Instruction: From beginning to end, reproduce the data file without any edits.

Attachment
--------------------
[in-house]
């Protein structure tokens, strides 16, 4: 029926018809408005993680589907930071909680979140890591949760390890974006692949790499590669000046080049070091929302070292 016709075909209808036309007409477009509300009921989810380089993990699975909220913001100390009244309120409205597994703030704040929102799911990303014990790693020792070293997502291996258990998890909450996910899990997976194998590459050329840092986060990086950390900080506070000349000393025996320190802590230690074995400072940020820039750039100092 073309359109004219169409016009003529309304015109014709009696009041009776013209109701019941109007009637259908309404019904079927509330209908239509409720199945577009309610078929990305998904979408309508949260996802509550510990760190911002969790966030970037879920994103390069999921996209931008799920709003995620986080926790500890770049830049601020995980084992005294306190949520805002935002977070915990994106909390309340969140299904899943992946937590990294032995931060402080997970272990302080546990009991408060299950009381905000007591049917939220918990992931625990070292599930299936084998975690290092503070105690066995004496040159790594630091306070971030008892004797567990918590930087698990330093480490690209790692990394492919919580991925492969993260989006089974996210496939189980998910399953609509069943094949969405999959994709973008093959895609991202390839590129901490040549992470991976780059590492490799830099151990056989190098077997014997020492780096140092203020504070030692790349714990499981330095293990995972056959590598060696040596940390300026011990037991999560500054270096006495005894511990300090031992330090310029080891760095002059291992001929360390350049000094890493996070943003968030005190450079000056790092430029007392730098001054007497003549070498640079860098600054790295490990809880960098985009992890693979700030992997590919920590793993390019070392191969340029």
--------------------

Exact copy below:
[in-house]
């Protein structure tokens, strides 16, 4: 029926018809408005993680589907930071909680979140890591949760390890974006692949790499590669000046080049070091929302070292 016709075909209808036309007409477009509300009921989810380089993990699975909220913001100390009244309120409205597994703030704040929102799911990303014990790693020792070293997502291996258990998890909450996910899990997976194998590459050329840092986060990086950390900080506070000349000393025996320190802590230690074995400072940020820039750039100092 073309359109004219169409016009003529309304015109014709009696009041009776013209109701019941109007009637259908309404019904079927509330209908239509409720199945577009309610078929990305998904979408309508949260996802509550510990760190911002969790966030970037879920994103390069999921996209931008799920709003995620986080926790500890770049830049601020995980084992005294306190949520805002935002977070915990994106909390309340969140299904899943992946937590990294032995931060402080997970272990302080546990009991408060299950009381905000007591049917939220918990992931625990070292599930299936084998975690290092503070105690066995004496040159790594630091306070971030008892004797567990918590930087698990330093480490690209790692990394492919919580991925492969993260989006089974996210496939189980998910399953609509069943094949969405999959994709973008093959895609991202390839590129901490040549992470991976780059590492490799830099151990056989190098077997014997020492780096140092203020504070030692790349714990499981330095293990995972056959590598060696040596940390300026011990037991999560500054270096006495005894511990300090031992330090310029080891760095002059291992001929360390350049000094890493996070943003968030005190450079000056790092430029007392730098001054007497003549070498640079860098600054790295490990809880960098985009992890693979700030992997590919920590793993390019070392191969340029």